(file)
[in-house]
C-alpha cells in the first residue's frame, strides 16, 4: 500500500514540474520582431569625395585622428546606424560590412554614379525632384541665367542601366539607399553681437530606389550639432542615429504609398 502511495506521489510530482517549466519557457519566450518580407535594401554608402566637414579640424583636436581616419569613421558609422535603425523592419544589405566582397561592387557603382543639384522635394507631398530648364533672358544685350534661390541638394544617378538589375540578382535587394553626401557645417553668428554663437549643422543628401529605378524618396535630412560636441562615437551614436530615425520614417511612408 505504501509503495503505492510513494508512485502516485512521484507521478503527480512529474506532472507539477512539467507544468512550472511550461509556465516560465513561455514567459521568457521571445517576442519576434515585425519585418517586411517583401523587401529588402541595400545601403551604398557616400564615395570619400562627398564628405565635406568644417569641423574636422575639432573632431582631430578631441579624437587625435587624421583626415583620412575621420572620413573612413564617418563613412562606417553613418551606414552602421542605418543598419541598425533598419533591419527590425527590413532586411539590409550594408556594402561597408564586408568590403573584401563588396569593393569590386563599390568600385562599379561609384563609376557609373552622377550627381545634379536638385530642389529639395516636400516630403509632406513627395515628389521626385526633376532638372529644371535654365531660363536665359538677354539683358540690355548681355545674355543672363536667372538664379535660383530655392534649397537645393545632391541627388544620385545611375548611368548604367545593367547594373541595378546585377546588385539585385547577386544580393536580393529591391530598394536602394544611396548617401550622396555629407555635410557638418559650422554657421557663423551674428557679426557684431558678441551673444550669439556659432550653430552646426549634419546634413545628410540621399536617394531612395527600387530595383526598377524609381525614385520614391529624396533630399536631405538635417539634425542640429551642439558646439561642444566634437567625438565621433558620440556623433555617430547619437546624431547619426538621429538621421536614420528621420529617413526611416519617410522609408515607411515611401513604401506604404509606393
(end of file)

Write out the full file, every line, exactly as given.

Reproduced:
[in-house]
C-alpha cells in the first residue's frame, strides 16, 4: 500500500514540474520582431569625395585622428546606424560590412554614379525632384541665367542601366539607399553681437530606389550639432542615429504609398 502511495506521489510530482517549466519557457519566450518580407535594401554608402566637414579640424583636436581616419569613421558609422535603425523592419544589405566582397561592387557603382543639384522635394507631398530648364533672358544685350534661390541638394544617378538589375540578382535587394553626401557645417553668428554663437549643422543628401529605378524618396535630412560636441562615437551614436530615425520614417511612408 505504501509503495503505492510513494508512485502516485512521484507521478503527480512529474506532472507539477512539467507544468512550472511550461509556465516560465513561455514567459521568457521571445517576442519576434515585425519585418517586411517583401523587401529588402541595400545601403551604398557616400564615395570619400562627398564628405565635406568644417569641423574636422575639432573632431582631430578631441579624437587625435587624421583626415583620412575621420572620413573612413564617418563613412562606417553613418551606414552602421542605418543598419541598425533598419533591419527590425527590413532586411539590409550594408556594402561597408564586408568590403573584401563588396569593393569590386563599390568600385562599379561609384563609376557609373552622377550627381545634379536638385530642389529639395516636400516630403509632406513627395515628389521626385526633376532638372529644371535654365531660363536665359538677354539683358540690355548681355545674355543672363536667372538664379535660383530655392534649397537645393545632391541627388544620385545611375548611368548604367545593367547594373541595378546585377546588385539585385547577386544580393536580393529591391530598394536602394544611396548617401550622396555629407555635410557638418559650422554657421557663423551674428557679426557684431558678441551673444550669439556659432550653430552646426549634419546634413545628410540621399536617394531612395527600387530595383526598377524609381525614385520614391529624396533630399536631405538635417539634425542640429551642439558646439561642444566634437567625438565621433558620440556623433555617430547619437546624431547619426538621429538621421536614420528621420529617413526611416519617410522609408515607411515611401513604401506604404509606393